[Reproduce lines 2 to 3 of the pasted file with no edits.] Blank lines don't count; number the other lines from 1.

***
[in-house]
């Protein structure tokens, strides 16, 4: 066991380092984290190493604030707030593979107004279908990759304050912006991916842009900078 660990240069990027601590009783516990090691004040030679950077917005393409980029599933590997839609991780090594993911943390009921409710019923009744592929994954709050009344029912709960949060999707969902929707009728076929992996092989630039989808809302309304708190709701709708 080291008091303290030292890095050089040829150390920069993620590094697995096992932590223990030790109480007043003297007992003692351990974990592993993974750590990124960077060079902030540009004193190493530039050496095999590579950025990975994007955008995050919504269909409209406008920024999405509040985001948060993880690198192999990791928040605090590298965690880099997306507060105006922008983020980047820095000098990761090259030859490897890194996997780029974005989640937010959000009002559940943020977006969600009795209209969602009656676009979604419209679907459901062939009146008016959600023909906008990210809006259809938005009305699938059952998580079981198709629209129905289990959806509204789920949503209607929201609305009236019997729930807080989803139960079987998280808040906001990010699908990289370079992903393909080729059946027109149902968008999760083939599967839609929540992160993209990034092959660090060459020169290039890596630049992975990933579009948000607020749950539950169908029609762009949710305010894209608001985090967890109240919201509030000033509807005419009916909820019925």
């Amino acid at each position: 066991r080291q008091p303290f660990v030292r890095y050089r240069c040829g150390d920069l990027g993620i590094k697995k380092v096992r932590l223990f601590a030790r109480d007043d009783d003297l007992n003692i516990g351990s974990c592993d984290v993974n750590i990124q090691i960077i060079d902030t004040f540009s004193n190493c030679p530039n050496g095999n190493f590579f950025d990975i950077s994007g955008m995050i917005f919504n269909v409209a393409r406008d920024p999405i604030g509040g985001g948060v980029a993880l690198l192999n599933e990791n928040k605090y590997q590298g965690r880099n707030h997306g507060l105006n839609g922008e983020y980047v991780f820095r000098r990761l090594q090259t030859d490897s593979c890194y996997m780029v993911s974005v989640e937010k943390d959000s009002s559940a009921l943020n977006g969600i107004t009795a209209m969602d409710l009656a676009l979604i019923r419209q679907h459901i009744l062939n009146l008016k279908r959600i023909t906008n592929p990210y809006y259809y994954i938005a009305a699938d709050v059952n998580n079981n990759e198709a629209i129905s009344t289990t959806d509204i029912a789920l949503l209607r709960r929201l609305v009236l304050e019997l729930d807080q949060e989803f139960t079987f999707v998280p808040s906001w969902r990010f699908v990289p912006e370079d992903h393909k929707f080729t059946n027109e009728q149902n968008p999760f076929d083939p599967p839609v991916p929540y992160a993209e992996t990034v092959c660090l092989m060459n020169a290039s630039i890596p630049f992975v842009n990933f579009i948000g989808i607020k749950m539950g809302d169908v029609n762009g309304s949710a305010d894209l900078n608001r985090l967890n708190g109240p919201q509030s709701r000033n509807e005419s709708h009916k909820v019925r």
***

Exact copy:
């Protein structure tokens, strides 16, 4: 066991380092984290190493604030707030593979107004279908990759304050912006991916842009900078 660990240069990027601590009783516990090691004040030679950077917005393409980029599933590997839609991780090594993911943390009921409710019923009744592929994954709050009344029912709960949060999707969902929707009728076929992996092989630039989808809302309304708190709701709708 080291008091303290030292890095050089040829150390920069993620590094697995096992932590223990030790109480007043003297007992003692351990974990592993993974750590990124960077060079902030540009004193190493530039050496095999590579950025990975994007955008995050919504269909409209406008920024999405509040985001948060993880690198192999990791928040605090590298965690880099997306507060105006922008983020980047820095000098990761090259030859490897890194996997780029974005989640937010959000009002559940943020977006969600009795209209969602009656676009979604419209679907459901062939009146008016959600023909906008990210809006259809938005009305699938059952998580079981198709629209129905289990959806509204789920949503209607929201609305009236019997729930807080989803139960079987998280808040906001990010699908990289370079992903393909080729059946027109149902968008999760083939599967839609929540992160993209990034092959660090060459020169290039890596630049992975990933579009948000607020749950539950169908029609762009949710305010894209608001985090967890109240919201509030000033509807005419009916909820019925």
């Amino acid at each position: 066991r080291q008091p303290f660990v030292r890095y050089r240069c040829g150390d920069l990027g993620i590094k697995k380092v096992r932590l223990f601590a030790r109480d007043d009783d003297l007992n003692i516990g351990s974990c592993d984290v993974n750590i990124q090691i960077i060079d902030t004040f540009s004193n190493c030679p530039n050496g095999n190493f590579f950025d990975i950077s994007g955008m995050i917005f919504n269909v409209a393409r406008d920024p999405i604030g509040g985001g948060v980029a993880l690198l192999n599933e990791n928040k605090y590997q590298g965690r880099n707030h997306g507060l105006n839609g922008e983020y980047v991780f820095r000098r990761l090594q090259t030859d490897s593979c890194y996997m780029v993911s974005v989640e937010k943390d959000s009002s559940a009921l943020n977006g969600i107004t009795a209209m969602d409710l009656a676009l979604i019923r419209q679907h459901i009744l062939n009146l008016k279908r959600i023909t906008n592929p990210y809006y259809y994954i938005a009305a699938d709050v059952n998580n079981n990759e198709a629209i129905s009344t289990t959806d509204i029912a789920l949503l209607r709960r929201l609305v009236l304050e019997l729930d807080q949060e989803f139960t079987f999707v998280p808040s906001w969902r990010f699908v990289p912006e370079d992903h393909k929707f080729t059946n027109e009728q149902n968008p999760f076929d083939p599967p839609v991916p929540y992160a993209e992996t990034v092959c660090l092989m060459n020169a290039s630039i890596p630049f992975v842009n990933f579009i948000g989808i607020k749950m539950g809302d169908v029609n762009g309304s949710a305010d894209l900078n608001r985090l967890n708190g109240p919201q509030s709701r000033n509807e005419s709708h009916k909820v019925r």